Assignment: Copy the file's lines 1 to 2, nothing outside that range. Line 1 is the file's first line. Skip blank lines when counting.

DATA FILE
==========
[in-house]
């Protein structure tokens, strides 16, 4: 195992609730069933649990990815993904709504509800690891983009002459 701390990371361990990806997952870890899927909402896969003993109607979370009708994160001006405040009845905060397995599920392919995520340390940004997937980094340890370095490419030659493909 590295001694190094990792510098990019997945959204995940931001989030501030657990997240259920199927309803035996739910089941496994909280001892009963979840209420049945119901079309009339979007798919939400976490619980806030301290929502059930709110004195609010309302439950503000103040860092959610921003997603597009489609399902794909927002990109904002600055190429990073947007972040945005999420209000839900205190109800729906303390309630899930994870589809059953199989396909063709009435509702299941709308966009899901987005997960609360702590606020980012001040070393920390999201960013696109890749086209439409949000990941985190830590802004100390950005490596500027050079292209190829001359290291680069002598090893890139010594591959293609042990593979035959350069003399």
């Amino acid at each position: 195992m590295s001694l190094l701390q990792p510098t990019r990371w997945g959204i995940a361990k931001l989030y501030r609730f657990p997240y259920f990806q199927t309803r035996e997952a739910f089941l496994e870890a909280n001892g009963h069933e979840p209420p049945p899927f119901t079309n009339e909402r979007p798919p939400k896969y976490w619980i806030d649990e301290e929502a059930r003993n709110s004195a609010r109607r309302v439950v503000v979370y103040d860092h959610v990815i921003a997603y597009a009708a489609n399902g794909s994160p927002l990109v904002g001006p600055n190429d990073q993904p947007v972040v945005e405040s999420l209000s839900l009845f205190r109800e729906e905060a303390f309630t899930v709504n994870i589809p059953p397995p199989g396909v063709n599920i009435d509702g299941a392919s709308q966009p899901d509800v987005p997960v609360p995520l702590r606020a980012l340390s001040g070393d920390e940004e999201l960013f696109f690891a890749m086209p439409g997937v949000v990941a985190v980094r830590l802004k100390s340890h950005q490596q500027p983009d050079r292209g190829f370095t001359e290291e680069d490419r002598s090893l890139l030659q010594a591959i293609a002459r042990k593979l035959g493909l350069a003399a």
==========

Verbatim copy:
[in-house]
């Protein structure tokens, strides 16, 4: 195992609730069933649990990815993904709504509800690891983009002459 701390990371361990990806997952870890899927909402896969003993109607979370009708994160001006405040009845905060397995599920392919995520340390940004997937980094340890370095490419030659493909 590295001694190094990792510098990019997945959204995940931001989030501030657990997240259920199927309803035996739910089941496994909280001892009963979840209420049945119901079309009339979007798919939400976490619980806030301290929502059930709110004195609010309302439950503000103040860092959610921003997603597009489609399902794909927002990109904002600055190429990073947007972040945005999420209000839900205190109800729906303390309630899930994870589809059953199989396909063709009435509702299941709308966009899901987005997960609360702590606020980012001040070393920390999201960013696109890749086209439409949000990941985190830590802004100390950005490596500027050079292209190829001359290291680069002598090893890139010594591959293609042990593979035959350069003399």